Well, the electoral college was a masterful piece of work in its inception at the beggining of the country. The demise wasnt so much the politicans, as many suggest, it was the Political partys in general. The electorate was simple, whomever came in first, won the presidency, second place would go on to be the vice president.
During the regime of the Federalist and Democratic Republican parties, the vice President became a 'runningmate' to the front runner, from his own party, at this new inception, the balance of the electorate became unfair, often siding for the big winner, and leaving the other states voters without any say in whome became president.
This problem intensified when the new Democrats and a suffering Federalist party, and the new Republican party decided to hold 'primarys' to clean out an often crowded ticket (most elections had roughly 5-10 candidates from all three major parties) this inception would allow party loyalists to only select, one candidate from thier party, who would later pick his runningmate.
This wasnt a problem for awhile, not until politics became so decisive, that polarizing the states votes down to afew hundred that "take all or nothing" was a huge problem. Florida, in 2000, was ultimately the beginning of this debate.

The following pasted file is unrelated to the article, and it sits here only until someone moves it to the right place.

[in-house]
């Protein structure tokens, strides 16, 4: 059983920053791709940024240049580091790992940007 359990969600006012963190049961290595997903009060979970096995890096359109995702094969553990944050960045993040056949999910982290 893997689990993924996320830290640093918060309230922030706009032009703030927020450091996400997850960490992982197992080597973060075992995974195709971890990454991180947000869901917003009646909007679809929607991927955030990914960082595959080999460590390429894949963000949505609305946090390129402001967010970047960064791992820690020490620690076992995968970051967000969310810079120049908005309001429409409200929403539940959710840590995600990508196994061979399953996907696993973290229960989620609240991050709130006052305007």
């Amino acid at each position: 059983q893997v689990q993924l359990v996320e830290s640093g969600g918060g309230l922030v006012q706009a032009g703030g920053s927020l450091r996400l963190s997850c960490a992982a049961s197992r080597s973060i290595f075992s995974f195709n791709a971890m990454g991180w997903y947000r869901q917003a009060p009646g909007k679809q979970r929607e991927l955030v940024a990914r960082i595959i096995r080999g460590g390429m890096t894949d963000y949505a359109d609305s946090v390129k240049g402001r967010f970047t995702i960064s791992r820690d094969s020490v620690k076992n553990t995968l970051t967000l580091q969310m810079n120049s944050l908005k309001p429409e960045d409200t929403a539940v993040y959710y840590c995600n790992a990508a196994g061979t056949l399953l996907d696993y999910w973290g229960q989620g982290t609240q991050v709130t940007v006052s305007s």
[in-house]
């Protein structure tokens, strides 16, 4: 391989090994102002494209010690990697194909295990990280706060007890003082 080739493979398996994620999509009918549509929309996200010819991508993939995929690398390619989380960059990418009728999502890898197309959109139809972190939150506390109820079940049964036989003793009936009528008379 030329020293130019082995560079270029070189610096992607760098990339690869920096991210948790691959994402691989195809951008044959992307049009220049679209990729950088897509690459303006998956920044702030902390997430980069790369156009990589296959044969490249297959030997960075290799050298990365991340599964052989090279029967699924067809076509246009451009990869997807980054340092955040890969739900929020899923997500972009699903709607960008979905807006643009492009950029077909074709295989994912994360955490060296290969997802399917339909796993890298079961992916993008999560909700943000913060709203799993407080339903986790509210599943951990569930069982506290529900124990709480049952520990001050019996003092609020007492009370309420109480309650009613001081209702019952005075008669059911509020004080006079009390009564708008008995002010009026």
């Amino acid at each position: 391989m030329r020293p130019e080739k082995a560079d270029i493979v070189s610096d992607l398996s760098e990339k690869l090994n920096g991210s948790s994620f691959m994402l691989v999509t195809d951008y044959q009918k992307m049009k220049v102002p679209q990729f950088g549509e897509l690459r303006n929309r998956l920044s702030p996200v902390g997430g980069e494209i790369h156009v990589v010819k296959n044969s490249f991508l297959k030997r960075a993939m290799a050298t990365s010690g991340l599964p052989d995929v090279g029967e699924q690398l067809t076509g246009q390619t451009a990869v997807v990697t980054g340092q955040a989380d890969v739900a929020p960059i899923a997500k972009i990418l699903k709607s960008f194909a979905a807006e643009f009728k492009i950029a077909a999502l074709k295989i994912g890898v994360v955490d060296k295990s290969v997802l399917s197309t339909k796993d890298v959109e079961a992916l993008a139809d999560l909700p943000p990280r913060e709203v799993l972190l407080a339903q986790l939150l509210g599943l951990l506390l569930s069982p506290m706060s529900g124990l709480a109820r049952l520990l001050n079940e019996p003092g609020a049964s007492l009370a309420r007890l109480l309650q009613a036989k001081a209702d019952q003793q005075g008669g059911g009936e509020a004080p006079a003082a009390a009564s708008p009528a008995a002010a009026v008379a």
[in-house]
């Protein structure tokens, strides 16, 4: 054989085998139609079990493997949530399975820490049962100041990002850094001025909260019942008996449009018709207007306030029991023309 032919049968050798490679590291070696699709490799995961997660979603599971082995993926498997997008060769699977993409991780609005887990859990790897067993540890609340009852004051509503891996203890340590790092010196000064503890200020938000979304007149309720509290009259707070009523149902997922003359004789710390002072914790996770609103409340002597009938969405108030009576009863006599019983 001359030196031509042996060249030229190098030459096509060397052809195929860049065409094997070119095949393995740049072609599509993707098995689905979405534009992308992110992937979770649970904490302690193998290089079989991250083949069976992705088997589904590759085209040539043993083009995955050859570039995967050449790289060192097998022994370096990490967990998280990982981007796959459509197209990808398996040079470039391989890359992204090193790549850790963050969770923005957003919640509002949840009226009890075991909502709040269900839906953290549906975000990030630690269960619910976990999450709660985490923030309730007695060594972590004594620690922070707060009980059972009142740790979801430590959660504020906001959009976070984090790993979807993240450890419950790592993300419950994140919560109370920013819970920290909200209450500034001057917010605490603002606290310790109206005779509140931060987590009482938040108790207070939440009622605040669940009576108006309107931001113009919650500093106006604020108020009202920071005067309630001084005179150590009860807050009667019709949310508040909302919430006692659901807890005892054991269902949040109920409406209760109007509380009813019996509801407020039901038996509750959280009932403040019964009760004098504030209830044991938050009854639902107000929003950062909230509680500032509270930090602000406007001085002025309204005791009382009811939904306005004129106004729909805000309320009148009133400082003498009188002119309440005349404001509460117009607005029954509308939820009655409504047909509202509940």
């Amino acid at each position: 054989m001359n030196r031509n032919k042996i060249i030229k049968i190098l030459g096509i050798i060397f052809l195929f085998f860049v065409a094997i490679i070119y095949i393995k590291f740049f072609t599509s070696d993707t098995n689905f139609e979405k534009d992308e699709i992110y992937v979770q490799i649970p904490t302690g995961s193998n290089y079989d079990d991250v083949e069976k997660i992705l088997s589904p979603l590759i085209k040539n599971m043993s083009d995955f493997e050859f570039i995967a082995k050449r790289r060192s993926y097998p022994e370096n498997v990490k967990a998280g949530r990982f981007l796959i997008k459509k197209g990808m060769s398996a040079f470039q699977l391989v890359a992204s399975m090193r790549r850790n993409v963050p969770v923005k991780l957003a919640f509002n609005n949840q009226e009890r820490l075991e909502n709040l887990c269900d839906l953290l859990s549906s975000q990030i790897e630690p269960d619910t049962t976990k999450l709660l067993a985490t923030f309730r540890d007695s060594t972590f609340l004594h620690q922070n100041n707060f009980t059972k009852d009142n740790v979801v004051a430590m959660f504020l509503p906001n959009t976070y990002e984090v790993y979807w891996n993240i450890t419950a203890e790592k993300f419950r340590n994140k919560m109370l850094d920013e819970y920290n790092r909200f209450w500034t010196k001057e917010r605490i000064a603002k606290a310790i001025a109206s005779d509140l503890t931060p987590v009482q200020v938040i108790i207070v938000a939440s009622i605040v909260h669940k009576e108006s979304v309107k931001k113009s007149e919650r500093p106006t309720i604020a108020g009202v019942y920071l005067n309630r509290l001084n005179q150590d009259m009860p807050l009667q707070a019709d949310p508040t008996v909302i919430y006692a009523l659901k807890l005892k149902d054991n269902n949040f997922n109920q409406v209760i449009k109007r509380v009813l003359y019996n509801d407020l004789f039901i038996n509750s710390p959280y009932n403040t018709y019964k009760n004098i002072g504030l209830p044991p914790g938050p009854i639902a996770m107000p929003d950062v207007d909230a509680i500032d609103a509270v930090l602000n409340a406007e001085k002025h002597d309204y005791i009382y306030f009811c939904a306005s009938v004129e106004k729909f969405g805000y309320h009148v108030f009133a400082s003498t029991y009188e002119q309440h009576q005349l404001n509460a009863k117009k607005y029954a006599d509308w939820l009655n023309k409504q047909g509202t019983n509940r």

out of my own personal beliefs, and history, i believe the electorate is a good cause, but now has many flaws, and which, we have never addressed, i believe the winner should take a percentage of the electorate, and the opposing party take on a smaller fraction of it. ex: Guillani takes West Virginia (5 EV) by 60%, Clinton loses with 40%, so Guillani will carry WV with 3 electors, while clinton takes 2. this creates a logical split, though it wouldnt be flawless, it would help minimise another 2000, or even, a 2004.
For more election history, or Bio on the Electorate, i suggest you check out www.270towin.com, they have alot of information, with trivias, fact sheets, as well as interactive 2008 Electorate Map and Historical ones from 2004 to washingtons presidency.